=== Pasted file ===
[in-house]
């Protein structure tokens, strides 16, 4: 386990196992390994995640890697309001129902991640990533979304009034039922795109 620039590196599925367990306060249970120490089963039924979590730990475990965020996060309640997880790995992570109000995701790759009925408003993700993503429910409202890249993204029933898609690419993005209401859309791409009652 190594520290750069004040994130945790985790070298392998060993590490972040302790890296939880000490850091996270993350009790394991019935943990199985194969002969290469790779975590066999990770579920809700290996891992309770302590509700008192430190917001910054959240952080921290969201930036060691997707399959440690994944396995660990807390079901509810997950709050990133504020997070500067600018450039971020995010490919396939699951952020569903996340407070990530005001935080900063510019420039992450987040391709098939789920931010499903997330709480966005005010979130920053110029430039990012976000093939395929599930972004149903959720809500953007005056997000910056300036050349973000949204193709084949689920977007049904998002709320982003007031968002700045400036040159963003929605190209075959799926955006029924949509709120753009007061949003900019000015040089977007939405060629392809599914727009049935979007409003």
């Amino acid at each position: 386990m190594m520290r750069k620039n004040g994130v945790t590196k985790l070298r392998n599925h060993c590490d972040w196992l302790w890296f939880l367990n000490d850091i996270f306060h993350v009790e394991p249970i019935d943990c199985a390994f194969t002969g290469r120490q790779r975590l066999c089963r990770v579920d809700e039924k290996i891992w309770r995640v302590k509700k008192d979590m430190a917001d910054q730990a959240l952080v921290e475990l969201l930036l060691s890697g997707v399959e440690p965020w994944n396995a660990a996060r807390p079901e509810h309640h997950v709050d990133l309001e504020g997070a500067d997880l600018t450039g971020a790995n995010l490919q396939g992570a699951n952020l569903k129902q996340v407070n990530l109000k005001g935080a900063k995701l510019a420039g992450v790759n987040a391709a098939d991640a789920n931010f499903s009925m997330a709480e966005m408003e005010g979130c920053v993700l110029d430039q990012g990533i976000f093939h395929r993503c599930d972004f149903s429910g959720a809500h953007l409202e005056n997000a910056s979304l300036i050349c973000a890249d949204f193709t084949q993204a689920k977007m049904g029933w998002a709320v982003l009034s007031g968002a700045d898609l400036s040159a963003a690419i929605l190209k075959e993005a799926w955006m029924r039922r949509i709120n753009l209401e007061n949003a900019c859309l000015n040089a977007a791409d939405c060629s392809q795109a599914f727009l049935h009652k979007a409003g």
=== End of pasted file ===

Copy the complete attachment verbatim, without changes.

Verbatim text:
[in-house]
């Protein structure tokens, strides 16, 4: 386990196992390994995640890697309001129902991640990533979304009034039922795109 620039590196599925367990306060249970120490089963039924979590730990475990965020996060309640997880790995992570109000995701790759009925408003993700993503429910409202890249993204029933898609690419993005209401859309791409009652 190594520290750069004040994130945790985790070298392998060993590490972040302790890296939880000490850091996270993350009790394991019935943990199985194969002969290469790779975590066999990770579920809700290996891992309770302590509700008192430190917001910054959240952080921290969201930036060691997707399959440690994944396995660990807390079901509810997950709050990133504020997070500067600018450039971020995010490919396939699951952020569903996340407070990530005001935080900063510019420039992450987040391709098939789920931010499903997330709480966005005010979130920053110029430039990012976000093939395929599930972004149903959720809500953007005056997000910056300036050349973000949204193709084949689920977007049904998002709320982003007031968002700045400036040159963003929605190209075959799926955006029924949509709120753009007061949003900019000015040089977007939405060629392809599914727009049935979007409003």
């Amino acid at each position: 386990m190594m520290r750069k620039n004040g994130v945790t590196k985790l070298r392998n599925h060993c590490d972040w196992l302790w890296f939880l367990n000490d850091i996270f306060h993350v009790e394991p249970i019935d943990c199985a390994f194969t002969g290469r120490q790779r975590l066999c089963r990770v579920d809700e039924k290996i891992w309770r995640v302590k509700k008192d979590m430190a917001d910054q730990a959240l952080v921290e475990l969201l930036l060691s890697g997707v399959e440690p965020w994944n396995a660990a996060r807390p079901e509810h309640h997950v709050d990133l309001e504020g997070a500067d997880l600018t450039g971020a790995n995010l490919q396939g992570a699951n952020l569903k129902q996340v407070n990530l109000k005001g935080a900063k995701l510019a420039g992450v790759n987040a391709a098939d991640a789920n931010f499903s009925m997330a709480e966005m408003e005010g979130c920053v993700l110029d430039q990012g990533i976000f093939h395929r993503c599930d972004f149903s429910g959720a809500h953007l409202e005056n997000a910056s979304l300036i050349c973000a890249d949204f193709t084949q993204a689920k977007m049904g029933w998002a709320v982003l009034s007031g968002a700045d898609l400036s040159a963003a690419i929605l190209k075959e993005a799926w955006m029924r039922r949509i709120n753009l209401e007061n949003a900019c859309l000015n040089a977007a791409d939405c060629s392809q795109a599914f727009l049935h009652k979007a409003g």